House of the Seven Gables
Another iconic and picturesque black house found in Salem, is the House of the Seven Gables. Currently operating as a museum and popular tourist attraction, this house was used as the inspiration by Nathaniel Hawthorne, a famous author as well as the great-grandson of the infamous Judge John Hathorne. Nathaniel based his novel, House of the Seven Gables, on this famous house and went on to gain worldwide popularity due to this book. Built over the span of year in 1667-1668, the house was constructed for Captain John Turner and then stayed in his family for three generations. The 8,000 square foot home was eventually acquired by the Ingersoll family when the Turners’ lost their fortune and were unable to keep the mansion in their family. Today, the House of the Seven Gables is owned by Caroline Emmerton who helped created an association dedicated to preserving the historic landmark, making it possible for visitors to go on tours of the massive house and to experience the ghostly activity said to plague the house. While there are many places in Salem that are haunted due to the witch trials, the House of the Seven Gables isn’t one of them. In fact, the house is believed to be haunted by one of the previous owners, Susan Ingersoll, who has been spotted peering out of the windows and then vanishing just as quickly as she appeared. Other paranormal activity that has been reported at the house includes faucets, appliances, and lights turning on by themselves.
Winter Island Park
With waterfront views and an abundance of camping spots on site, Winter Island is known for being one of the prettiest places to spend the night while in Salem. While this nationally recognized historic spot is now used as a campground, it was originally a fort used to protect the city of Salem from any intruders. The fort was built in 1643 and came in handy when came the time to fight enemies looking to invade the land. When visiting Winter Island park, you will be able to see that some parts of the fort still remain as well an old lighthouse and a plane hangar that were used at the time that the fort was still in function. Winter Island wasn’t only used to protect the city though, it was also the spot in which four executions took place in 1792, long after the fort was no longer being used. Those condemned to pay the ultimate price for their crimes were brought up to the highest point on the island known appropriately as ‘execution hill’ where thousands of people could gather together in the wide open space to witness the hanging. Often times there were even thousands of people who would make the trip from out of town just to witness these executions. With such a dark and macabre past, there is no question that there are spirits that have stayed behind with many reports being made over the years of people hearing eerie whispering as well as ghostly apparitions wandering the grounds.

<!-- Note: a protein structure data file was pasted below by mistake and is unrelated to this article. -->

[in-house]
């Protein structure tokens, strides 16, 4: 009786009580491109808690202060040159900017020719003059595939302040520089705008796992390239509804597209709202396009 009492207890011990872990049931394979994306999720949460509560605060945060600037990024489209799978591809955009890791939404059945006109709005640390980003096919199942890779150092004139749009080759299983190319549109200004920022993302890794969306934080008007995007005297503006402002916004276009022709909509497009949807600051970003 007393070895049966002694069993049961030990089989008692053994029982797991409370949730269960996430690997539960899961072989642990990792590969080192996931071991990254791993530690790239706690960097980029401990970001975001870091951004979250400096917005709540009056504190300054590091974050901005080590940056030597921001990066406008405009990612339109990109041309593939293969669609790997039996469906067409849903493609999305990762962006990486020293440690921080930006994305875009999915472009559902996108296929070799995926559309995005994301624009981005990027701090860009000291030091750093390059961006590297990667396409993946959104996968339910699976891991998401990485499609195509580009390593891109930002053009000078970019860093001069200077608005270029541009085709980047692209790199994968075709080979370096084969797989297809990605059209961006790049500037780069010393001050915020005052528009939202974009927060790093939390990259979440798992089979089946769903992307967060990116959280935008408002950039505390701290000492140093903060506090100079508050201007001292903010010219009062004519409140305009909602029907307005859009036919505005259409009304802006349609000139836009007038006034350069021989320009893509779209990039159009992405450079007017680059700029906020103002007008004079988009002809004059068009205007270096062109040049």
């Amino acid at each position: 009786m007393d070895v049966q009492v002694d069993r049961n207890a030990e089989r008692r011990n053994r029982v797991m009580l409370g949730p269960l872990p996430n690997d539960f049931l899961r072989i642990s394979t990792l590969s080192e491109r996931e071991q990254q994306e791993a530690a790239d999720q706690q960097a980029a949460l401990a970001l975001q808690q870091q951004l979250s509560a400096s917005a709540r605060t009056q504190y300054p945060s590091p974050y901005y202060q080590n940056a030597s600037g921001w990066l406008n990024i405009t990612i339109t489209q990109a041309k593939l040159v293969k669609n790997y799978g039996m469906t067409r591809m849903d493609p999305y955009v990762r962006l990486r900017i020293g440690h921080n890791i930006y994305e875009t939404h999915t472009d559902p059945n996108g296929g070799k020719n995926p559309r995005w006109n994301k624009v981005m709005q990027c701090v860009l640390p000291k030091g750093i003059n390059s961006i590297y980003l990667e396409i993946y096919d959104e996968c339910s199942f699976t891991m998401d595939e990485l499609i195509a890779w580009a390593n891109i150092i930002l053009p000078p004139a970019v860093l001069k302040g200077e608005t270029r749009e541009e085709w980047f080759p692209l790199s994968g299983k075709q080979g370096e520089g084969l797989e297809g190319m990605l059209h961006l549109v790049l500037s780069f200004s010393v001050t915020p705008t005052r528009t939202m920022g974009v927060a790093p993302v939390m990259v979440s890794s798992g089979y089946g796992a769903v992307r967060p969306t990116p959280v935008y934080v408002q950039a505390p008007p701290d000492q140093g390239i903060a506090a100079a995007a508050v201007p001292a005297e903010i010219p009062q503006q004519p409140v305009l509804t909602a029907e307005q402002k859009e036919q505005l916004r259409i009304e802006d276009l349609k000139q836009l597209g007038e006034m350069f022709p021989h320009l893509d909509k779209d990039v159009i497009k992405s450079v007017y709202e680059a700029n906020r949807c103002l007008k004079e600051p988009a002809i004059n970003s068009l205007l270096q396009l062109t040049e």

The Joshua Ward House
Amongst the many haunted buildings in the witch city is the Joshua Ward house, a grand brick mansion that was built in the late 1700’s. Despite not being constructed until 100 years after the Salem witch trials had already taken place, the building is still believed to be haunted by two of the most well-known men involved in the trials, Giles Corey and Sheriff George Corwin. Giles Corey was the only male victim executed during the period of the witch hysteria, suffering a traumatic and brutal death at the hands of Sheriff Corwin after being accused of witchcraft. Giles was sentenced to death by ‘pressing’ which involved having him lay on the ground with a board being laid over top of him, with large rocks being gradually added on top of the board until he was eventually crushed to death. Often nicknamed ‘the strangler’ for his inhumane and tortuous interrogation methods, Sheriff Corwin was infamous around town for being a cruel and sadistic man. After residing in the house that is now the Joshua Ward home for most of his life, Corwin suffered a fatal heart attack in 1697, putting an end to his tortuous and murderous reign. In fears of what the locals would do to his body due to his reputation, the sheriff’s family decided to have him buried in the cellar of his home, where he could be laid to rest in peace. He stayed buried here for a number of years until his body was eventually exhumed and relocated to a nearby cemetery. Nowadays, the Joshua Ward home is believed to still house the spirits of Sheriff Corwin along with that of Giles Corey with guests visiting the house reporting strange phenomenon such as the feeling of being choked by invisible hands, ghastly figures appearing near the fireplace as well as things flying off of shelves on their own.